Unwind by Neal Shusterman

December 21, 2011
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When I read Unwind by Neal Shusterman, I was expecting an average science fiction book to tide me over for a while while I looked for a good series to get into. It was much more than that. The book is beautifully crafted and is an excellent read for anyone into the realistic science fiction genre, and good for others as well.

Unwind is a mixed science and realistic fiction book that is set in an earth not too far from the present day. After a disastrous war over abortion between pro-life and pro-choice fighters, a practice called unwinding, where all of someone’s body, organs, and tissue are taken and stored to be reused in someone else’s body has become viable. To end the war it became legal in teenagers, from ages 13 to 18, so that “problem” children, like Connor, can be done away with, even though they are still technically alive. Other times, state homes may not have enough money to keep all of their teenagers alive, so some must be unwound, like Risa. Some religious parents donate 10% of everything to God, even their children, such as Lev, as tithes. Connor, Risa, and Lev are trying to escape from this horrible fate and keep themselves alive until 18, when they can’t be unwound.

The book is excellent because it puts real life issues into interesting settings and plots. For example, the issue of where life actually begins is discussed a lot in the semi-futuristic setting between people who are having their lives taken away from them. This makes it a lot more interesting and even scary to read when you think about it as if you were in that situation. For example, in the middle there is a large conversation about where life begins. Connor asks, “So how come you never give your own [opinion]?” to Hayden. Hayden can’t answer, because he doesn’t know, and everyone realizes that maybe that is what is really true--we just don’t know.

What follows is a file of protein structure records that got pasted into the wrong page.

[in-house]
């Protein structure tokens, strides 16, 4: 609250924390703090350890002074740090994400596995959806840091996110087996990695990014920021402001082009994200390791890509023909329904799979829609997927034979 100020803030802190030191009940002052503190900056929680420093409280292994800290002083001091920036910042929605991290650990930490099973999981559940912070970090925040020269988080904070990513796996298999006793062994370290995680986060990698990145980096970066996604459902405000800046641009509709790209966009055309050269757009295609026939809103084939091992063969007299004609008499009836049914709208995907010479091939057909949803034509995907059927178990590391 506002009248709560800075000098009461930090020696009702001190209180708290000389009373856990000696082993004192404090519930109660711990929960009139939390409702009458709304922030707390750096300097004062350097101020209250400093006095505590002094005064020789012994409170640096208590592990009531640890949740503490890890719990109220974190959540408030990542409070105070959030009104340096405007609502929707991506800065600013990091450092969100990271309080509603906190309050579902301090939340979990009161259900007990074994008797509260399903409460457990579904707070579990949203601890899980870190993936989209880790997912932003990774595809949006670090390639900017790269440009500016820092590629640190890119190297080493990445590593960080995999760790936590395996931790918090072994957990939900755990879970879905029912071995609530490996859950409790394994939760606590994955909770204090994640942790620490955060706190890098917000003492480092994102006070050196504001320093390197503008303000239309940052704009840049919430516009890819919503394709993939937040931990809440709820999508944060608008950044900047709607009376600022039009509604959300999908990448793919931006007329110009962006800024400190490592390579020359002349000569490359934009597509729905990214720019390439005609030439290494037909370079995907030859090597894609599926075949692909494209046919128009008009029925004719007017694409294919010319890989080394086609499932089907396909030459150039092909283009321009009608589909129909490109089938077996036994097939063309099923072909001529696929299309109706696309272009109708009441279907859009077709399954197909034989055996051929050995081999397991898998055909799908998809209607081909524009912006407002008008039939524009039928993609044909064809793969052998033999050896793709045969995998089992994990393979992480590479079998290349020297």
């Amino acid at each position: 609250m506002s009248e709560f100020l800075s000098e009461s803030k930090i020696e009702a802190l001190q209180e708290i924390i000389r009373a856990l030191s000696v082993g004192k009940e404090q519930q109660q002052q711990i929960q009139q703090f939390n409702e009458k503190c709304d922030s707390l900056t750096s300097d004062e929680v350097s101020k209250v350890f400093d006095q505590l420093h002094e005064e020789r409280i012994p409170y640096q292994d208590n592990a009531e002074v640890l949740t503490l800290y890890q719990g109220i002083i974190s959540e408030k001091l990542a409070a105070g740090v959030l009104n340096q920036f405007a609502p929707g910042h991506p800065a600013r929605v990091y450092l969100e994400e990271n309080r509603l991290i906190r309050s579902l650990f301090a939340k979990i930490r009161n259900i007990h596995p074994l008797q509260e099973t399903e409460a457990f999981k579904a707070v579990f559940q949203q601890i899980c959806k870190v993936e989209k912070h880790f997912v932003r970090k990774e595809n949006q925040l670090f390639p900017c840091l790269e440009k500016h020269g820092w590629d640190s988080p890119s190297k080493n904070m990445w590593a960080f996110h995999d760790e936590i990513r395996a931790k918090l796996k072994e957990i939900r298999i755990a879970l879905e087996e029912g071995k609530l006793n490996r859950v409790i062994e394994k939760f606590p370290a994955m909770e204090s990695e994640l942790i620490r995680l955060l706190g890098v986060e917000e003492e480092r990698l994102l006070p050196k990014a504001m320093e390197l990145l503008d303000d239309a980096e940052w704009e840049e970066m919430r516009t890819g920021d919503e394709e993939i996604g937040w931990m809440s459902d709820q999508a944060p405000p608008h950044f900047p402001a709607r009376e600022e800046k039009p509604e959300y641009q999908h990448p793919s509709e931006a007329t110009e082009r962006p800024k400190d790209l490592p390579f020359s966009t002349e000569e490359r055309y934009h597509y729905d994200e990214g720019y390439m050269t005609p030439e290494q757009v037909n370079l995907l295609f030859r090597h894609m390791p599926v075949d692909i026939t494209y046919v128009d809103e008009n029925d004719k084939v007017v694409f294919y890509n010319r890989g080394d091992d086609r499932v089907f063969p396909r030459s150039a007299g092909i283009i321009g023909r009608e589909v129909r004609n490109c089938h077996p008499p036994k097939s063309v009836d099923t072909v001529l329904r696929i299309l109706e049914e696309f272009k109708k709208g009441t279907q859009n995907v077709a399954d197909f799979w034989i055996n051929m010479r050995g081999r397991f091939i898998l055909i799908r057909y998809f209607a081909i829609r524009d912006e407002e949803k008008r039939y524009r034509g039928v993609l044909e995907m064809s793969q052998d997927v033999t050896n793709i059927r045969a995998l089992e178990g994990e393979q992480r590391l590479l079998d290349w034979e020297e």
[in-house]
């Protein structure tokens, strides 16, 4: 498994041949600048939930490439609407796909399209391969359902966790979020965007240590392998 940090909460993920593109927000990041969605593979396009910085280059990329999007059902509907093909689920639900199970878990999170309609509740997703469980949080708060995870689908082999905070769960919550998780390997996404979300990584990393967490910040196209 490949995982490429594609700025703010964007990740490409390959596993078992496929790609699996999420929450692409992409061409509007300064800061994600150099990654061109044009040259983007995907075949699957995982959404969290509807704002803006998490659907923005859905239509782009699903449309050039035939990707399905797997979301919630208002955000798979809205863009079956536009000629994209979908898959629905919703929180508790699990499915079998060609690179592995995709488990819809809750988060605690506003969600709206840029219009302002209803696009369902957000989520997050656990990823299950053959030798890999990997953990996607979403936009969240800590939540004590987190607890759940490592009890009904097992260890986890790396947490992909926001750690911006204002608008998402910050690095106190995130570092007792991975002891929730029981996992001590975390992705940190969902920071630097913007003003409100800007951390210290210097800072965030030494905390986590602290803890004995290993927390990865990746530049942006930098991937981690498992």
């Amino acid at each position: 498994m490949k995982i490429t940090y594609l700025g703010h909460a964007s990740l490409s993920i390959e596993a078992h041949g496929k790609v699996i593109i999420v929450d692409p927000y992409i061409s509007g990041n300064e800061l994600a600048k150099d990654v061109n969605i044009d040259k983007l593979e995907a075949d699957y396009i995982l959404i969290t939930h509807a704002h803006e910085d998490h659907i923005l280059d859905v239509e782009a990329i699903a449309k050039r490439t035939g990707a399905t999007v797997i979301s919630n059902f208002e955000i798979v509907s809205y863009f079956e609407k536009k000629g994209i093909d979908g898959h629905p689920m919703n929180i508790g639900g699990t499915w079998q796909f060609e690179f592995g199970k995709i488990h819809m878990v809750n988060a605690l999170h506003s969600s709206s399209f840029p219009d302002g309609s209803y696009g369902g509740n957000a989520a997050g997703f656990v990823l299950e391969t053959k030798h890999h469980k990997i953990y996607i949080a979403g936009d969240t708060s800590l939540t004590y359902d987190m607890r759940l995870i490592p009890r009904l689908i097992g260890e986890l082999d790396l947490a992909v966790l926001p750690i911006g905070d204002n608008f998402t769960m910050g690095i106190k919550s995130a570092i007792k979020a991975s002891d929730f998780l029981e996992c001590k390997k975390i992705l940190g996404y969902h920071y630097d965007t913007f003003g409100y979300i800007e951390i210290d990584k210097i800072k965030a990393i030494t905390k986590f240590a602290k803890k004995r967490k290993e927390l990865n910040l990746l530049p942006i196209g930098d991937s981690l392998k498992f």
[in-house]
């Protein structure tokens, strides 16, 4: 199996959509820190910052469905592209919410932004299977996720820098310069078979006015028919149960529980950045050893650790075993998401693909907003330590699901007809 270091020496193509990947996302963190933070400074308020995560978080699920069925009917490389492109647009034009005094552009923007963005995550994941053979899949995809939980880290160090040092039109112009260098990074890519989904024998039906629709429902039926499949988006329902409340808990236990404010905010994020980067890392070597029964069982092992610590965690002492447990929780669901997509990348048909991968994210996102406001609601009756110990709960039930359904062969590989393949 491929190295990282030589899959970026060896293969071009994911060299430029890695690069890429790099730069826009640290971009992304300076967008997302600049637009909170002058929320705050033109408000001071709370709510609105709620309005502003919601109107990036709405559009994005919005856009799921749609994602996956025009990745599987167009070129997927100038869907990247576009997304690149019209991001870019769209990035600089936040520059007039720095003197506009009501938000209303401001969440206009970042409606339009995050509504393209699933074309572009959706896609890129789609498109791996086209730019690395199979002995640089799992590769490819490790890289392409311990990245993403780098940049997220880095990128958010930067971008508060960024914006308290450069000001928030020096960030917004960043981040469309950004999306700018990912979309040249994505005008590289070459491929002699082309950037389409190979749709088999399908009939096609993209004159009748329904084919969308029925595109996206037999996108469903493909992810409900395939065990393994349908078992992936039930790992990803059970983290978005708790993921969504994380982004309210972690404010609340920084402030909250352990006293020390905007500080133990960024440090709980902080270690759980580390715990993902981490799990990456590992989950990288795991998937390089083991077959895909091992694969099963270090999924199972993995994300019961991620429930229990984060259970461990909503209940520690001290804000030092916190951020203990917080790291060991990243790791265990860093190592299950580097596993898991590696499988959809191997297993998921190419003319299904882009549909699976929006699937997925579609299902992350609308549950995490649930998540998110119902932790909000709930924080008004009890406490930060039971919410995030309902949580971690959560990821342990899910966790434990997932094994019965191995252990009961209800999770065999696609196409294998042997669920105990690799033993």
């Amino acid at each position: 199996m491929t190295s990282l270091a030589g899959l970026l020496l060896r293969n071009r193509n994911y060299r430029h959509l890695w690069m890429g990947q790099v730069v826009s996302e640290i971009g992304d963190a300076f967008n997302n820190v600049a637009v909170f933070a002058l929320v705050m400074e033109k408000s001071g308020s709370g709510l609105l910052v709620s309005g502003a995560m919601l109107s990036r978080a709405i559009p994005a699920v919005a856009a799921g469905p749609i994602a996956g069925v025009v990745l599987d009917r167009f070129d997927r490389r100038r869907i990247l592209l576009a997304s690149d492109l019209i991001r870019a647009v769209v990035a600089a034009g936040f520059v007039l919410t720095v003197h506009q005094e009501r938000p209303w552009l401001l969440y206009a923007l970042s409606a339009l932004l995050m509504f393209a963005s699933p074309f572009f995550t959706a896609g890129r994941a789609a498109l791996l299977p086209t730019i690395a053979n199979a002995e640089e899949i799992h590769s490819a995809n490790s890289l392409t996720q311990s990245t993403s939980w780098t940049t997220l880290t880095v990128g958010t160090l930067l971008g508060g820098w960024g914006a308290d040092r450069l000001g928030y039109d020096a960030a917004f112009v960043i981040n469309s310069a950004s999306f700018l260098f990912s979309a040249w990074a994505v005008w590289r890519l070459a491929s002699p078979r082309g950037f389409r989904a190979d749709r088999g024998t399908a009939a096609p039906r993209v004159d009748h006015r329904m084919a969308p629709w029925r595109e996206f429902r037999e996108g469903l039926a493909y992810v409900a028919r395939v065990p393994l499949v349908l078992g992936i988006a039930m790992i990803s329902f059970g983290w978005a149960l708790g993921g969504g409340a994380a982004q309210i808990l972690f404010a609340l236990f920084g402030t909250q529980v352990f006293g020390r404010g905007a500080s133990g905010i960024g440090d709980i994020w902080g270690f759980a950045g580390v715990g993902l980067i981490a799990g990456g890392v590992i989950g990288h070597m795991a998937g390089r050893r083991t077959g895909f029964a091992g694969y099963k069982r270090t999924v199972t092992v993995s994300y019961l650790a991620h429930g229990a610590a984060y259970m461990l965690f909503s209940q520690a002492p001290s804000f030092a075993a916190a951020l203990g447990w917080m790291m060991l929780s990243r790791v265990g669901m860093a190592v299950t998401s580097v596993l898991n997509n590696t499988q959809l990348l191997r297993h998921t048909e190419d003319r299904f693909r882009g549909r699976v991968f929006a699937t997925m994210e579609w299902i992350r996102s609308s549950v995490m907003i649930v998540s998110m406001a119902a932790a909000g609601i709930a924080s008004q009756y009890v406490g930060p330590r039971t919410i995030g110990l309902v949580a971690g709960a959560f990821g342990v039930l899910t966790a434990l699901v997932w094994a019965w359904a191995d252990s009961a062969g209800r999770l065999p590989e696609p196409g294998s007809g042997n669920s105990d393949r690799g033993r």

Another intriguing aspect of the book is the unique characters. All of them experience huge development within the course of story, especially Lev. Lev originally wanted to be unwound, as he was being tithed (where someone is raised to be unwound), but by the end he was going to help stop unwinding by means of violence. Connor and Risa both go from being violent and hardened characters to people who are organizing their path to stop unwinding once and for all. For example, near the end of the book, Lev thought, ‘Someone has to pay for the unfairness of it all. Everyone has to pay. He’ll make them,” which notes his huge change from wanting to hating unwinding.

Unwind is an excellent and deep-thinking book, and I highly recommend that you read it.

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HereSheIsThis teenager is a 'regular' and has contributed a lot of work, comments and/or forum posts, and has received many votes and high ratings over a long period of time. said...
May 6 at 1:54 pm
I love that book, and you're doing a great job of spreading the word
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